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Graphene by Les Johnson and Joseph E. Meany
Feb 06, 2018 | 269 Pages
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  • Paperback $19.00

    Feb 06, 2018 | 269 Pages

  • Ebook $11.99

    Feb 06, 2018 | 269 Pages

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“With accessible anecdotes and reasoned speculation, Johnson and Meany’s story of graphene will delight popular-science fans.”

Graphene is a rarity: a book about a complex scientific subject that not only informs and enlightens but also entertains the reader. I came out of this with a new appreciation for something I’d known little about before but now realize is future-shaping. Read this book and behold a miracle of tomorrow.”
—Allen Steele, Hugo and Heinlein Award–winning science fiction author

“Purely carbon, graphene is a remarkable material whose properties amaze us and whose applications span all of human activity—from nanotechnology to interstellar flight—maybe even to the evolution of humans. This book delves into the who, what, where, when, why, and how of graphene, with interesting stories and facts, suggesting possibilities that Johnson and Meany say may change the world. With a mix of physics, engineering, history, and culture, there is much to learn as well as to be entertained by here.”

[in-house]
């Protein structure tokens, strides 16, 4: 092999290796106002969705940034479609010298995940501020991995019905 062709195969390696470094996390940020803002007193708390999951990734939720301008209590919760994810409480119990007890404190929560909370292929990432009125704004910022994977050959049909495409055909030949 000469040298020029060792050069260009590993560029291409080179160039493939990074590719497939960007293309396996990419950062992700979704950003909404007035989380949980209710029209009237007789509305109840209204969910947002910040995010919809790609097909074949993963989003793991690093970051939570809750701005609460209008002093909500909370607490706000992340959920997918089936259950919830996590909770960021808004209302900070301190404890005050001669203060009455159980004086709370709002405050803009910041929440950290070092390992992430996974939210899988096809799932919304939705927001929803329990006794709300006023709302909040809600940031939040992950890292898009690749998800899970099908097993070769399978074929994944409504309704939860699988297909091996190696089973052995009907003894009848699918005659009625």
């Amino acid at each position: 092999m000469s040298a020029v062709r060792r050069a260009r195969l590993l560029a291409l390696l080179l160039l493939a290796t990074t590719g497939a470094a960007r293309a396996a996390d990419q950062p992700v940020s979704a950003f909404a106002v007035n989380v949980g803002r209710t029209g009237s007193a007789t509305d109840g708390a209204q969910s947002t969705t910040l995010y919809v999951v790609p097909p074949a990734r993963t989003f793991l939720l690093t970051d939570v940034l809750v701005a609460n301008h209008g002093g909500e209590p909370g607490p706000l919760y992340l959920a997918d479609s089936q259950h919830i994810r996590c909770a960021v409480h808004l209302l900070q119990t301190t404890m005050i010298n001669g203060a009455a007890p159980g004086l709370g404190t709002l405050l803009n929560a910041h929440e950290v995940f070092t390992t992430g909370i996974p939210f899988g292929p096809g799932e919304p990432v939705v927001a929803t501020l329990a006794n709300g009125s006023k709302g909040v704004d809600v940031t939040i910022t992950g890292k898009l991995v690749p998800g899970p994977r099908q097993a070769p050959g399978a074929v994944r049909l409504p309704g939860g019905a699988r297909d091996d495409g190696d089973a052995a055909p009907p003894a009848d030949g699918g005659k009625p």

—Dr. Louis Friedman, cofounder and executive director emeritus, the Planetary Society

Graphene is an enjoyable tour of the past, present, and future of the simplest form of carbon. It’s a balanced exploration of the promises of graphene for technology, engineering, and health, along with the risks and challenges. With plenty of historical anecdotes, scientific primers, and forward-thinking speculation, the authors place graphene and graphene-like materials into familiar contexts.”
—Matthew R. Francis, physicist and science writer,

“An enjoyable ride through the history and science of carbon materials, with graphene as the focus of a larger discussion of business, chemical periodicity, unique molecules, and a science-driven future. The authors do a wonderful job describing the promise, problems, pitfalls, and possibilities that likely await graphene—this newest entry into the vibrant world of material science.”
—Monty Fetterolf, Professor of Chemistry and Endowed Chair, University of South Carolina Aiken

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